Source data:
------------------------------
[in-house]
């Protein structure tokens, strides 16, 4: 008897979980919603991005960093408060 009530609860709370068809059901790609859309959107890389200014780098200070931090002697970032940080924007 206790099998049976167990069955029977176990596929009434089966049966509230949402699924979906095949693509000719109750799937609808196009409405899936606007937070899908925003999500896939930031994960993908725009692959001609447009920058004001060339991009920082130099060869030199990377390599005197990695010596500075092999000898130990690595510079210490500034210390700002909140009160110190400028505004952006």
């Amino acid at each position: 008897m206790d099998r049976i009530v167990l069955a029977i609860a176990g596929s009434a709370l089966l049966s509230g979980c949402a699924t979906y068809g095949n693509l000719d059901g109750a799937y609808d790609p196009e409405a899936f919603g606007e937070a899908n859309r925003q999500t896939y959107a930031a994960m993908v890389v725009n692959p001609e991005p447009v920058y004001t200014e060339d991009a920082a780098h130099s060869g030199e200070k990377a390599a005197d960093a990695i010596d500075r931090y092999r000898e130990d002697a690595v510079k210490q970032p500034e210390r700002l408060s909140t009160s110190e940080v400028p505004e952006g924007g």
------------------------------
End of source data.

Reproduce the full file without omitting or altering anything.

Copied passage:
[in-house]
């Protein structure tokens, strides 16, 4: 008897979980919603991005960093408060 009530609860709370068809059901790609859309959107890389200014780098200070931090002697970032940080924007 206790099998049976167990069955029977176990596929009434089966049966509230949402699924979906095949693509000719109750799937609808196009409405899936606007937070899908925003999500896939930031994960993908725009692959001609447009920058004001060339991009920082130099060869030199990377390599005197990695010596500075092999000898130990690595510079210490500034210390700002909140009160110190400028505004952006």
């Amino acid at each position: 008897m206790d099998r049976i009530v167990l069955a029977i609860a176990g596929s009434a709370l089966l049966s509230g979980c949402a699924t979906y068809g095949n693509l000719d059901g109750a799937y609808d790609p196009e409405a899936f919603g606007e937070a899908n859309r925003q999500t896939y959107a930031a994960m993908v890389v725009n692959p001609e991005p447009v920058y004001t200014e060339d991009a920082a780098h130099s060869g030199e200070k990377a390599a005197d960093a990695i010596d500075r931090y092999r000898e130990d002697a690595v510079k210490q970032p500034e210390r700002l408060s909140t009160s110190e940080v400028p505004e952006g924007g």